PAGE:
I have been looking at the concept of ‘frames’ recently. Not in the way that photographs or artworks are framed but rather more in the way that attention is drawn to a specific image or part of an image. Just as spectacles focus the viewpoint of the wearer on what they see through the lens (in addition to them being aware of the wider perspective), I have been exploring the use of frames as a way of capturing several aspects in one piece of work but simultaneously focusing the viewer’s attention on the core theme.
Throughout this exploration, I have been struck by the fluidity of the idea and how it runs far deeper than I had realised initially.
To begin with, I started by looking at incorporating spectacle frames in my paintings as a way of offering the viewer a focused perspective on my work. However, in time, I realised that rather than ‘offering’ a perspective, I was actually channelling the viewer to exactly what I wanted them to see.
During the course of this period of exploring the wider use of frames, I was reminded of a number of examples of works that sought to achieve a similar objective but were actually sculptures rather than paintings.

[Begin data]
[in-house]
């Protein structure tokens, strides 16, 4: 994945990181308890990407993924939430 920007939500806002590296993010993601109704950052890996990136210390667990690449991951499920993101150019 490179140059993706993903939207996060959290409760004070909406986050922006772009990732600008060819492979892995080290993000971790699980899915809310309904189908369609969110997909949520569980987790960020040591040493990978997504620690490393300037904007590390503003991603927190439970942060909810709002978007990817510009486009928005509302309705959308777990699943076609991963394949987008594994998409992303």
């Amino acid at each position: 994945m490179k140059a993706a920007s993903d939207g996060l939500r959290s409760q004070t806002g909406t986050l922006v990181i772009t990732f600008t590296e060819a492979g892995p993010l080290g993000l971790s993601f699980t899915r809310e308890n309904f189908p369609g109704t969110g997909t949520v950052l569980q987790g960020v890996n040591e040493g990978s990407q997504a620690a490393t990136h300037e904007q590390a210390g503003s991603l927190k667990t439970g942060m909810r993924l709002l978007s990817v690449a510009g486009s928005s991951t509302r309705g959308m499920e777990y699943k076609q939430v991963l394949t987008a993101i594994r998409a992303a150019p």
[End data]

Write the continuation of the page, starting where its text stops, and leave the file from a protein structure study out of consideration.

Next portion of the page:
For example, on a recent visit to Malta, I photographed the White Shadows, a sculpture by Maltese architect Richard England. In one sense, this seems to be the framed image of a family. However, at the same time the negative space formed by the shadow falling on the ground provides an interesting and dynamic interplay between the sculpture and its shadow. Interestingly, this expands the perspective beyond the actual sculpture itself as the constantly moving shadow adds an extra dimension to the work while still existing within the overall frame.
Another image I have included is the iconic Pop Art sculpture, Love, by American artist Robert Indiana. This is actually displayed in several locations throughout the US. I have chosen a photograph I took of the particular installation in JFK Plaza in Philadelphia. In the same vein I have included a similar sculpture bearing the word ‘Love’ by Richard England. The letters are inverted so as to appear reflected in their correct orientation after dark in the water below. I particularly like this interpretation of the ‘Love’ sculpture as it uses the water below as its canvas. This adds yet another dimension as not only is the shadow dynamic but the actual canvas onto which it is projects is also moving constantly.
I have also included some other takes on the use of frames which I photographed on a recent trip to Malta.